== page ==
Yucatan Roadtrip: Caribbean Islands, Pirates and… Cancun | Mexico

I usually put the *’s (notes) at the end of my posts but for this post it’s very important to read them first:

*Yucatan is the name of the peninsula in the east of Mexico. It includes the states; Campeche, Quintana Roo and Yucatan. As you can see, Yucatan is also the name of a state IN the peninsula. However, when I talk about “Yucatan”, I mean the peninsula, not necessarily the state.

**Basically Mexico without the peninsula.

***The inland of Campeche state is jungle, which is quite special of course.

****Obviously not all American spring breakers do that!! I’ve met some very nice Americans there too – just like in the other parts of the country.


 

Cancun; Mexico’s most infamous beach town – owned by the States. Ask a random Mexican if Cancun is Mexico and the answer will be a big NO.

It feels like every country sends its worst lower class people there. Dirty, noisy, huge luxury hotels and American spring breakers who offend the locals****. Those are the things that remind me of Cancun because, yes, I have been there. 2 Times even! The first time out of curiosity (I immediately ran away to Isla Mujeres) and the second time because we were gonna meet up with a family member of my boyfriend’s.

2 Times was enough. Everyone talks about Yucatan* like it’s heaven on earth but that definitely doesn’t apply to me. Don’t get me wrong, the Yucatan peninsula has beautiful cities and even more beautiful beaches but compared to the other Mexico**, Yucatan isn’t that interesting after all – to me at least.

All together I spent about a month in Yucatan;

The first place I visited there was Campeche. The historical centre of Campeche looks like a fairytale village. The best thing about this is that there is some truth in this comparison; during the 17th century Campeche had to protect itself against pirate attacks. That’s why there’s a big wall around the city. Campeche is located right next to the sea but because of the damn wall, there’s no beach… (a local told me there is a small beach outside of the centre but apparently is ugly and way too crowded).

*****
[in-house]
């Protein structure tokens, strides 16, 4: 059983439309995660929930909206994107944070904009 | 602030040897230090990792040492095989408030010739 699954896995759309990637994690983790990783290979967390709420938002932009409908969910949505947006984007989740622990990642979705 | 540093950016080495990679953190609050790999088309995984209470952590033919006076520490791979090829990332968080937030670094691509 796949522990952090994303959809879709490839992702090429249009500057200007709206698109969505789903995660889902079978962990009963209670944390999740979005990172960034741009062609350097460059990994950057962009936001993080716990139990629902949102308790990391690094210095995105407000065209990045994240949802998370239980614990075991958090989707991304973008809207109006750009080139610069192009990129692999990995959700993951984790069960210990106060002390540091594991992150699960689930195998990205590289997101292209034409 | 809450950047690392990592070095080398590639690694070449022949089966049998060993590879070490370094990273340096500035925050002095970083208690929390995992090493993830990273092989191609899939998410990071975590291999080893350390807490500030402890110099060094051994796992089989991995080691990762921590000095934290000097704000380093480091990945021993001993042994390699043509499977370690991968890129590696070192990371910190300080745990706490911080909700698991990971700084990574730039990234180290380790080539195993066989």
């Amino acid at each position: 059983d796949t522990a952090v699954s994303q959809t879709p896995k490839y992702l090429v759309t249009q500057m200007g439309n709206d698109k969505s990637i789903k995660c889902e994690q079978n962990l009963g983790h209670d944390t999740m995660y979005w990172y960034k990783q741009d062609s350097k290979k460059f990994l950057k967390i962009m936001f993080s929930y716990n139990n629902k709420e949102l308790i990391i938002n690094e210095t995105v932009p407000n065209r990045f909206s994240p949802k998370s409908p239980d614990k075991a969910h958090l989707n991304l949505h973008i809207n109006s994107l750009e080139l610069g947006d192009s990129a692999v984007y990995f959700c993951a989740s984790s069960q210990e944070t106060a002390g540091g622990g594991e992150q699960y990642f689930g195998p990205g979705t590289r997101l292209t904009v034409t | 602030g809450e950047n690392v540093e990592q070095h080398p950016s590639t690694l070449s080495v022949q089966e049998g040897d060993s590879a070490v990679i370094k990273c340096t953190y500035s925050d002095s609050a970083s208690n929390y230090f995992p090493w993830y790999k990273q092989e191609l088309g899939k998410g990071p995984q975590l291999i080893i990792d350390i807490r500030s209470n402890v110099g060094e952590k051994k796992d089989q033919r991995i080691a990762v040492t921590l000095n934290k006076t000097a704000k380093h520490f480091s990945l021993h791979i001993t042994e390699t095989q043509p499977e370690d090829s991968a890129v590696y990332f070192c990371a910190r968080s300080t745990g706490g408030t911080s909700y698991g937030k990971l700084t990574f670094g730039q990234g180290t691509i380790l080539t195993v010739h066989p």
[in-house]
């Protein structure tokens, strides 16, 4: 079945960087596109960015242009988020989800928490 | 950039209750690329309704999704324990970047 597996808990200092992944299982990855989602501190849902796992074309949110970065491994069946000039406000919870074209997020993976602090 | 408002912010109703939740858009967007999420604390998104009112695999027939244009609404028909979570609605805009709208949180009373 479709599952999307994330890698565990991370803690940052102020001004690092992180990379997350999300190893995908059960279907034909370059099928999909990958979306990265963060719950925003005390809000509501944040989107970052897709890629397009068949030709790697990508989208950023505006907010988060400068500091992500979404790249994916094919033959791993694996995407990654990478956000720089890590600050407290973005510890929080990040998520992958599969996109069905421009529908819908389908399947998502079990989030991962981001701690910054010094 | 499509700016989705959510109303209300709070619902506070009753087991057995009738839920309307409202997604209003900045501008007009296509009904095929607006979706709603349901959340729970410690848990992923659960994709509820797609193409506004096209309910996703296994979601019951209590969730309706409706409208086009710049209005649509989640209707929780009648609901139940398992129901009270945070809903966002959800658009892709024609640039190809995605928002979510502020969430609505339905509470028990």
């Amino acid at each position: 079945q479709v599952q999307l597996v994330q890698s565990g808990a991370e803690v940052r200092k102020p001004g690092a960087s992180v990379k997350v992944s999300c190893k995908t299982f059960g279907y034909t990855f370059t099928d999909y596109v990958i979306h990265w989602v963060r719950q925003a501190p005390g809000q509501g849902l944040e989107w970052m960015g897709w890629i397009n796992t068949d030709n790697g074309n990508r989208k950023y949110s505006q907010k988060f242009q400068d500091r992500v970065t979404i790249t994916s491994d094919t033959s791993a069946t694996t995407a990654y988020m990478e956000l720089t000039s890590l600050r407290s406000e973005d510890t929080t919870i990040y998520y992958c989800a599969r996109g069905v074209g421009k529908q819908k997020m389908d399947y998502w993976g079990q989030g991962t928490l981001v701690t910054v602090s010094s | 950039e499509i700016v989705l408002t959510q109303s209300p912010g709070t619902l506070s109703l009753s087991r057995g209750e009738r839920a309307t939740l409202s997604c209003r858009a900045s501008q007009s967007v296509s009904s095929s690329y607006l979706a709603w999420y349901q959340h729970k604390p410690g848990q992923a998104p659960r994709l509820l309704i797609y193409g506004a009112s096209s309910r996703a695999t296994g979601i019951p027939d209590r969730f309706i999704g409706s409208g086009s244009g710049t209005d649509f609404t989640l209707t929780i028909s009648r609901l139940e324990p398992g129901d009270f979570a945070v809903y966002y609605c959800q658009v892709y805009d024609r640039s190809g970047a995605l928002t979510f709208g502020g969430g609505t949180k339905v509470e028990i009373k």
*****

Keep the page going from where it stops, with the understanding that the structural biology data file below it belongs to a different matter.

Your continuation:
“So, what’s the problem?” I hear some of you asking. Well, the average temperature is around 37°C and if that isn’t enough already, it’s also very very humid.  That’s the problem.

After 4 days, I couldn’t stand it any longer and went back (!) to San Cristobal de las Casas in the mountains of Chiapas (where I would freeze to death at night)  – this must’ve been a sign as I met my future husband there!

The second time I found myself in Yucatan was in… Cancun. I honestly don’t wanna think back about this time. I wrote a post about my not-so-glamorous-adventures in Cancun’s creepy neighbourhoods. This post is still in Flemish (Nederlands) only though as I haven’t found the time yet to translate it to English. But I will, some time, I hope.

Back then I immediately ran away to Isla Mujeres where it was sooo much better as there are no resorts there and the people aren’t that annoying. Still an absence of Mexican culture and atmosphere though…

After this trip, I decided to never return there until…

…a family member of my boyfriend’s decided to come and visit and take us on a trip through Yucatan.

This is how I ended up going to Cancun for the second time. The night before the family member arrived, we slept in Cancun’s cheapest hostel (which was still kinda expensive), it wasn’t that comfortable there and waaay too hot. Even hostels in Cancun are different from hostels in the other Mexico.